How To: Outside light

Kristina asked if I would write a blog post on my technique for achieving the glowing outdoor window light in the photo from my last blog post.

So here it is.

I’ve had this technique in my bag for many years now, it gives a more natural feel to an environment where bright outdoor light is mixed with a darker indoor light. The idea is to simulate the very high dynamic range of indoor vs. outdoor light in the way that our eyes are used to seeing it.

I actually got the idea while shopping in my local supermarket on a sunny day. Looking outside from the (relatively) dimly lit shop the light was intensely bright. That gave me the inspiration to start trying to replicate the effect in the studio.

This technique requires two light sources (I use Nikon SB-800 Speedlites, remotely triggered, always on manual settings), one set to be your main light, and the other to be your over-exposed backlight. You’ll want this backlight to be diffused so it evenly lights your window. Why not just ramp up the power on a bare light? It’s going to be overexposed anyway? You only want your light to be a little overexposed. If you push it too much you’ll end up with light blowing out of every small crack in your scenery, or, if your scene is even slightly translucent (like LEGO bricks are!), your whole wall will start to glow.

This is my setup. I’m using a “Speedlite Pro Kit” reflector with a diffusion panel to both diffuse the light and limit spillage.


My main light is a single Speedlite into a white shoot-through umbrella. This light provides a nice soft fill for the scene.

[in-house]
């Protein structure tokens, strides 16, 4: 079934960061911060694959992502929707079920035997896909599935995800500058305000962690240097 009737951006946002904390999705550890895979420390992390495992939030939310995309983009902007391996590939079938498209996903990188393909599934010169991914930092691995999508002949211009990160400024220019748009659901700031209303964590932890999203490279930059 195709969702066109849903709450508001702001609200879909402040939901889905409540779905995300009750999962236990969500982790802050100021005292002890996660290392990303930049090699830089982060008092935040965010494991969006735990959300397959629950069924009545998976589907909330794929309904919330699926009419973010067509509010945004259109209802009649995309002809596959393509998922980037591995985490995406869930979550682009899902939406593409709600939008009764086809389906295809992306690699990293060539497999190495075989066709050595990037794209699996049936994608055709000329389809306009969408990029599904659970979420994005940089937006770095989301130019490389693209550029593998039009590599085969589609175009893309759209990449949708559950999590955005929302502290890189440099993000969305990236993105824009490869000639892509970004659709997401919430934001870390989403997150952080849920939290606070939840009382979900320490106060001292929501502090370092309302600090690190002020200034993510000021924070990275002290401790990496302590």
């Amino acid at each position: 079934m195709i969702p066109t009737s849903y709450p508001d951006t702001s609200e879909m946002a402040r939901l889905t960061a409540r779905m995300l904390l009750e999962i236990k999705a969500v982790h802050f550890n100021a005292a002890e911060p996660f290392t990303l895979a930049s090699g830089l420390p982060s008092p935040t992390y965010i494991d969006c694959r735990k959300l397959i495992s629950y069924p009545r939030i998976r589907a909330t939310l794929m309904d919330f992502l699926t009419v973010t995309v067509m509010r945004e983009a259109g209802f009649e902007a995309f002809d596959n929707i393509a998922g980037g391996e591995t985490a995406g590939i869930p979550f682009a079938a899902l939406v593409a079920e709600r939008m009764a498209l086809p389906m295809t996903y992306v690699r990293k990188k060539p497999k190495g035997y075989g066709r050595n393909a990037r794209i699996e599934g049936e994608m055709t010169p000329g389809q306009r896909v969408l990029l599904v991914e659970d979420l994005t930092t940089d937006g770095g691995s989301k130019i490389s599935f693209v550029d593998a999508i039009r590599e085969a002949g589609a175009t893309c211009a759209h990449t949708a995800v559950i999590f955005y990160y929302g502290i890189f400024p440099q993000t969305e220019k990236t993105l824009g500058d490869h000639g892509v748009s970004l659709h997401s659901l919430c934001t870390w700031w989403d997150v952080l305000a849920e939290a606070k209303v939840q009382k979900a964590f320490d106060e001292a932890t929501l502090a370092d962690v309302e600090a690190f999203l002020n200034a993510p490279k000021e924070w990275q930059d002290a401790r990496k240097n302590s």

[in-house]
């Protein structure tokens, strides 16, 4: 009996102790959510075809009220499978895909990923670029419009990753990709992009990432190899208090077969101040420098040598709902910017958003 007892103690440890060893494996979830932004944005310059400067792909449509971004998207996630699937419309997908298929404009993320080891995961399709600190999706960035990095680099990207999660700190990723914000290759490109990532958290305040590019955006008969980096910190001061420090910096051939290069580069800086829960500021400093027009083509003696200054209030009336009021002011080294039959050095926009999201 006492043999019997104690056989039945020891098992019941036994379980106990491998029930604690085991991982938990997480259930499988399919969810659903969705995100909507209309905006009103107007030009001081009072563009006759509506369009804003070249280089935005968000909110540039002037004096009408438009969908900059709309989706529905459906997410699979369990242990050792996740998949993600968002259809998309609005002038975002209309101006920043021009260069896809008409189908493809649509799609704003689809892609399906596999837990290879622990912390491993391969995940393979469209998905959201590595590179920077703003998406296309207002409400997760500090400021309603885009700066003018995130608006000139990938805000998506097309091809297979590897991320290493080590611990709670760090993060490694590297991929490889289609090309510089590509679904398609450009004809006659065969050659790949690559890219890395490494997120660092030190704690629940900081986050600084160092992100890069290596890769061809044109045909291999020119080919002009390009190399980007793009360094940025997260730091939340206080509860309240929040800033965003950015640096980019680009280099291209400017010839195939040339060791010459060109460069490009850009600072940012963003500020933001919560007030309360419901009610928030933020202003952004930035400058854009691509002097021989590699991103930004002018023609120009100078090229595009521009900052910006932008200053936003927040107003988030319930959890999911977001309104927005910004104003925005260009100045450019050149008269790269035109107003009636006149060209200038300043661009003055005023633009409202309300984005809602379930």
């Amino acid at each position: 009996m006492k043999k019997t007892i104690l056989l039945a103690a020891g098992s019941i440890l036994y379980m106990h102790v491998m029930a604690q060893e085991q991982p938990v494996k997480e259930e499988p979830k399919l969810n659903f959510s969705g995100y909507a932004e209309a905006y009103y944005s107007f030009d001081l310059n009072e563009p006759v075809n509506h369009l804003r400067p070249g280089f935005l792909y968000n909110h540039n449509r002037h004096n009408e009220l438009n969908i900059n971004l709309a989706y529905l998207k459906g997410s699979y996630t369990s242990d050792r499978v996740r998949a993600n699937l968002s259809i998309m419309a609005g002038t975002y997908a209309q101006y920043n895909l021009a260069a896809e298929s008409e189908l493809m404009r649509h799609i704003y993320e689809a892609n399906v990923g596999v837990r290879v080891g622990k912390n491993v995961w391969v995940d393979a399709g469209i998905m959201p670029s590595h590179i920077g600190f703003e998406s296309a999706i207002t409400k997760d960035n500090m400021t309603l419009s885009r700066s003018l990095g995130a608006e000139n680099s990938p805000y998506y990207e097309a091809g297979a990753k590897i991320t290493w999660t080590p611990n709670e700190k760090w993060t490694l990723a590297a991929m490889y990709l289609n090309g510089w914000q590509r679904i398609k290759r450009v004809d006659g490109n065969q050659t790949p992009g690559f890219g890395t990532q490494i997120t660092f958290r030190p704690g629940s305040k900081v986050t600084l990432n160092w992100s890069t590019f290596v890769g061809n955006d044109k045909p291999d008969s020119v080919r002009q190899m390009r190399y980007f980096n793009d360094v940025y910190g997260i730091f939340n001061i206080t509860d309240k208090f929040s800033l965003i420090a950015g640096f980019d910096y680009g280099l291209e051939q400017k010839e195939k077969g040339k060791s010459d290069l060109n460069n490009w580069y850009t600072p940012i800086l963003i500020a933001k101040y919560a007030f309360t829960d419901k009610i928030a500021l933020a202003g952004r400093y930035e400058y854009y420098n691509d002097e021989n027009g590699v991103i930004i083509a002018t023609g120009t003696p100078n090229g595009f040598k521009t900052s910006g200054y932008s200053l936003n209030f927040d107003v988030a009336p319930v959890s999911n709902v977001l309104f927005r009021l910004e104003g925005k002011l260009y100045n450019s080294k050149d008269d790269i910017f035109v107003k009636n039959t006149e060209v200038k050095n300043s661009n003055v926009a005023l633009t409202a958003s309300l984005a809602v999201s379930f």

Both of the flashes are on 1/32 power, but because of the difference in distance from the subject the main light will contribute far less light to the scene than the backlight.

This is what it looks like when shot, notice how much brighter the backlight is than the main light. This is the key to the effect.


And if we point the camera somewhere useful, this is what we end up with:


I’ve obviously cropped the image to square, but other than that this is straight out of the camera. Easy isn’t it?


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8 years ago

Beautiful use of light!
I simply love it. ;)

8 years ago

Love it :)

Stefan K
8 years ago

That is just brilliant! Very kind of you to share this trick

Hasif Rahman
Hasif Rahman
8 years ago

Wow ! Its truly amazing ! A simple trick but with superb output !

Maybe somehow, one day you can publish a book with a title “Behind The Scene in Lego Photography”

Surely i’ll buy it ! =)

8 years ago

Wonderful tip! Thank you for sharing your behind the scenes technique with us :-)

8 years ago

Nice tip! Thank you for sharing it !

I sometimes use a white plastified piece of paper instead of the umbrella ( I don’t have one :( ) and bounce the light coming from the flash.

I lose power in the main light but it works ! I’ll buy an umbrella soon ! Do you have advices when ordering an umbrella (my pictures are 90% LEGO) ?

Thanks again and keep up the amazing work !

8 years ago
Reply to  Balakov

Hi Mike,

Thanks for your answer ! I own a Lastolite Ezybox speed-lite and, so far, I’m shooting pretty much every picture with it, mounted on my cobra flash, on a dedicated tripod. I’ve read that an umbrella is somewhat an uncontrollable softbox because it sends light everywhere but the light is softer… Do you have a softbox yourself ? Would it make a huge difference for me to acquire an umbrella ?

Thanks for your answer !

8 years ago
Reply to  Balakov

I understand ! Thanks for those explanations ! I’ll stick with my softbox for a while…

I’ll try and shoot something similar as yours, just for the exercise :)

Your work is trully inspirational, thanks so much for sharing your advices and how you work !

Would love your thoughts, please comment.x
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